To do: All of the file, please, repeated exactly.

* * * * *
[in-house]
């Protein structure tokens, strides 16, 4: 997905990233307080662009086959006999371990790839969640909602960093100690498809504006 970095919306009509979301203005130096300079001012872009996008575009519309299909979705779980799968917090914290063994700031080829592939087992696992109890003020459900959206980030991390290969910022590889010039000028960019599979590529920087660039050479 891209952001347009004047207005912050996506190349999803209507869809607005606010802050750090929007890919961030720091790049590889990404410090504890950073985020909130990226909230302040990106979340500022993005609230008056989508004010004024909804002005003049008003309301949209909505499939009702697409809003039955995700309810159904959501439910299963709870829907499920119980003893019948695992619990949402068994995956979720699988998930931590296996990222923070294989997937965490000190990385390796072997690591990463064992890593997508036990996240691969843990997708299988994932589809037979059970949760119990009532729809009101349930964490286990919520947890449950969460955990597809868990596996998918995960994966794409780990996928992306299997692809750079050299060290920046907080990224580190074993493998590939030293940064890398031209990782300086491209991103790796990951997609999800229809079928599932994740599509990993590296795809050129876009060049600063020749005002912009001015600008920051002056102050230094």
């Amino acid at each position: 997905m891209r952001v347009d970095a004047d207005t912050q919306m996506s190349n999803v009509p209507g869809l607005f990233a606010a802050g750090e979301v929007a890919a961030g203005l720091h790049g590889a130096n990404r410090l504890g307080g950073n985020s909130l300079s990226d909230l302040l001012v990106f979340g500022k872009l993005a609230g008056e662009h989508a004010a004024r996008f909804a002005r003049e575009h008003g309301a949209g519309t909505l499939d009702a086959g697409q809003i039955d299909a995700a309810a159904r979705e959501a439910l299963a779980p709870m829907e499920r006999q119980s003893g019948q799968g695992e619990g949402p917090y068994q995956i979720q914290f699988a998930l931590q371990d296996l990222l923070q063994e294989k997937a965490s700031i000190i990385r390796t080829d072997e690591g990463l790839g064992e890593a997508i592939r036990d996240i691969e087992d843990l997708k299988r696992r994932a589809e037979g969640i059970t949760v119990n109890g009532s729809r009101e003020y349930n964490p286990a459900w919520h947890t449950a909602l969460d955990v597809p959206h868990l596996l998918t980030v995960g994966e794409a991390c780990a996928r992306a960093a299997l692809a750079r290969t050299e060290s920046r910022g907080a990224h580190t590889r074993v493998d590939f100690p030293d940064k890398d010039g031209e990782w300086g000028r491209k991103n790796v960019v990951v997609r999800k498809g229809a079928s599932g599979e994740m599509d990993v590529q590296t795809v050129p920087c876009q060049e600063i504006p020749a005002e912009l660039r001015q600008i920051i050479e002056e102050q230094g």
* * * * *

[in-house]
């Protein structure tokens, strides 16, 4: 997905990233307080662009086959006999371990790839969640909602960093100690498809504006 970095919306009509979301203005130096300079001012872009996008575009519309299909979705779980799968917090914290063994700031080829592939087992696992109890003020459900959206980030991390290969910022590889010039000028960019599979590529920087660039050479 891209952001347009004047207005912050996506190349999803209507869809607005606010802050750090929007890919961030720091790049590889990404410090504890950073985020909130990226909230302040990106979340500022993005609230008056989508004010004024909804002005003049008003309301949209909505499939009702697409809003039955995700309810159904959501439910299963709870829907499920119980003893019948695992619990949402068994995956979720699988998930931590296996990222923070294989997937965490000190990385390796072997690591990463064992890593997508036990996240691969843990997708299988994932589809037979059970949760119990009532729809009101349930964490286990919520947890449950969460955990597809868990596996998918995960994966794409780990996928992306299997692809750079050299060290920046907080990224580190074993493998590939030293940064890398031209990782300086491209991103790796990951997609999800229809079928599932994740599509990993590296795809050129876009060049600063020749005002912009001015600008920051002056102050230094």
């Amino acid at each position: 997905m891209r952001v347009d970095a004047d207005t912050q919306m996506s190349n999803v009509p209507g869809l607005f990233a606010a802050g750090e979301v929007a890919a961030g203005l720091h790049g590889a130096n990404r410090l504890g307080g950073n985020s909130l300079s990226d909230l302040l001012v990106f979340g500022k872009l993005a609230g008056e662009h989508a004010a004024r996008f909804a002005r003049e575009h008003g309301a949209g519309t909505l499939d009702a086959g697409q809003i039955d299909a995700a309810a159904r979705e959501a439910l299963a779980p709870m829907e499920r006999q119980s003893g019948q799968g695992e619990g949402p917090y068994q995956i979720q914290f699988a998930l931590q371990d296996l990222l923070q063994e294989k997937a965490s700031i000190i990385r390796t080829d072997e690591g990463l790839g064992e890593a997508i592939r036990d996240i691969e087992d843990l997708k299988r696992r994932a589809e037979g969640i059970t949760v119990n109890g009532s729809r009101e003020y349930n964490p286990a459900w919520h947890t449950a909602l969460d955990v597809p959206h868990l596996l998918t980030v995960g994966e794409a991390c780990a996928r992306a960093a299997l692809a750079r290969t050299e060290s920046r910022g907080a990224h580190t590889r074993v493998d590939f100690p030293d940064k890398d010039g031209e990782w300086g000028r491209k991103n790796v960019v990951v997609r999800k498809g229809a079928s599932g599979e994740m599509d990993v590529q590296t795809v050129p920087c876009q060049e600063i504006p020749a005002e912009l660039r001015q600008i920051i050479e002056e102050q230094g």